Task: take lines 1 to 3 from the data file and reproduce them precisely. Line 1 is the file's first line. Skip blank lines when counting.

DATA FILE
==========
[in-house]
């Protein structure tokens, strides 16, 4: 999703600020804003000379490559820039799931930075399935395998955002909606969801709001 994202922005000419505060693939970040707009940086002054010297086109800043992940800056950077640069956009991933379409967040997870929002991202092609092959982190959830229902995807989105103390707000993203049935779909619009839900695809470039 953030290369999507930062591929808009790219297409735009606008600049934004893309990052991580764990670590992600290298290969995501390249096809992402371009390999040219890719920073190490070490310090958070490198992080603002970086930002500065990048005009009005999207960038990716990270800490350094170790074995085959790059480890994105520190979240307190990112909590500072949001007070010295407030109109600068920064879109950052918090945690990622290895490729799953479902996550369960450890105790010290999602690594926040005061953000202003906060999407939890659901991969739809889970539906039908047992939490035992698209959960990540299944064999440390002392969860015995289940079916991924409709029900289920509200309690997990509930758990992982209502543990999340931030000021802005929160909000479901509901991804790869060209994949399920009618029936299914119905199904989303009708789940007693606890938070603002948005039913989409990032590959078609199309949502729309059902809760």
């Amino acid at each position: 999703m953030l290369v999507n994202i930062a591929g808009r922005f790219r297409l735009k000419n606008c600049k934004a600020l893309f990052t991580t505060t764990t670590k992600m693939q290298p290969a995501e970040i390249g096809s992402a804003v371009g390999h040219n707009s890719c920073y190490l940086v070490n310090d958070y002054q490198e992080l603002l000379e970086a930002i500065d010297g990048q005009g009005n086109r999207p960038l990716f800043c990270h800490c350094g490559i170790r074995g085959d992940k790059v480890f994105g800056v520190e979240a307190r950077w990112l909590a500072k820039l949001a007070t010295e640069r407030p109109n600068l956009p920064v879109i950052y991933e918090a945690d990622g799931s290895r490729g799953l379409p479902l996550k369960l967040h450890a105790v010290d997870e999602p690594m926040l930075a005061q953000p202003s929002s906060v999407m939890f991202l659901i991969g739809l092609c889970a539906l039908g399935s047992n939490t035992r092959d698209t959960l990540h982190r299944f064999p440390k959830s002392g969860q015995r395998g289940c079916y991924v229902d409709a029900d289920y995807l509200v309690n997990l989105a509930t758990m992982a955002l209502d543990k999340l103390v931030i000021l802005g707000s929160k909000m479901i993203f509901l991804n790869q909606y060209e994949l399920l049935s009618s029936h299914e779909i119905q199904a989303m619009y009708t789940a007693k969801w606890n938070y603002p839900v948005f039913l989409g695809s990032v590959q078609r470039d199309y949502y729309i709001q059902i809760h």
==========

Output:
[in-house]
């Protein structure tokens, strides 16, 4: 999703600020804003000379490559820039799931930075399935395998955002909606969801709001 994202922005000419505060693939970040707009940086002054010297086109800043992940800056950077640069956009991933379409967040997870929002991202092609092959982190959830229902995807989105103390707000993203049935779909619009839900695809470039 953030290369999507930062591929808009790219297409735009606008600049934004893309990052991580764990670590992600290298290969995501390249096809992402371009390999040219890719920073190490070490310090958070490198992080603002970086930002500065990048005009009005999207960038990716990270800490350094170790074995085959790059480890994105520190979240307190990112909590500072949001007070010295407030109109600068920064879109950052918090945690990622290895490729799953479902996550369960450890105790010290999602690594926040005061953000202003906060999407939890659901991969739809889970539906039908047992939490035992698209959960990540299944064999440390002392969860015995289940079916991924409709029900289920509200309690997990509930758990992982209502543990999340931030000021802005929160909000479901509901991804790869060209994949399920009618029936299914119905199904989303009708789940007693606890938070603002948005039913989409990032590959078609199309949502729309059902809760």
């Amino acid at each position: 999703m953030l290369v999507n994202i930062a591929g808009r922005f790219r297409l735009k000419n606008c600049k934004a600020l893309f990052t991580t505060t764990t670590k992600m693939q290298p290969a995501e970040i390249g096809s992402a804003v371009g390999h040219n707009s890719c920073y190490l940086v070490n310090d958070y002054q490198e992080l603002l000379e970086a930002i500065d010297g990048q005009g009005n086109r999207p960038l990716f800043c990270h800490c350094g490559i170790r074995g085959d992940k790059v480890f994105g800056v520190e979240a307190r950077w990112l909590a500072k820039l949001a007070t010295e640069r407030p109109n600068l956009p920064v879109i950052y991933e918090a945690d990622g799931s290895r490729g799953l379409p479902l996550k369960l967040h450890a105790v010290d997870e999602p690594m926040l930075a005061q953000p202003s929002s906060v999407m939890f991202l659901i991969g739809l092609c889970a539906l039908g399935s047992n939490t035992r092959d698209t959960l990540h982190r299944f064999p440390k959830s002392g969860q015995r395998g289940c079916y991924v229902d409709a029900d289920y995807l509200v309690n997990l989105a509930t758990m992982a955002l209502d543990k999340l103390v931030i000021l802005g707000s929160k909000m479901i993203f509901l991804n790869q909606y060209e994949l399920l049935s009618s029936h299914e779909i119905q199904a989303m619009y009708t789940a007693k969801w606890n938070y603002p839900v948005f039913l989409g695809s990032v590959q078609r470039d199309y949502y729309i709001q059902i809760h």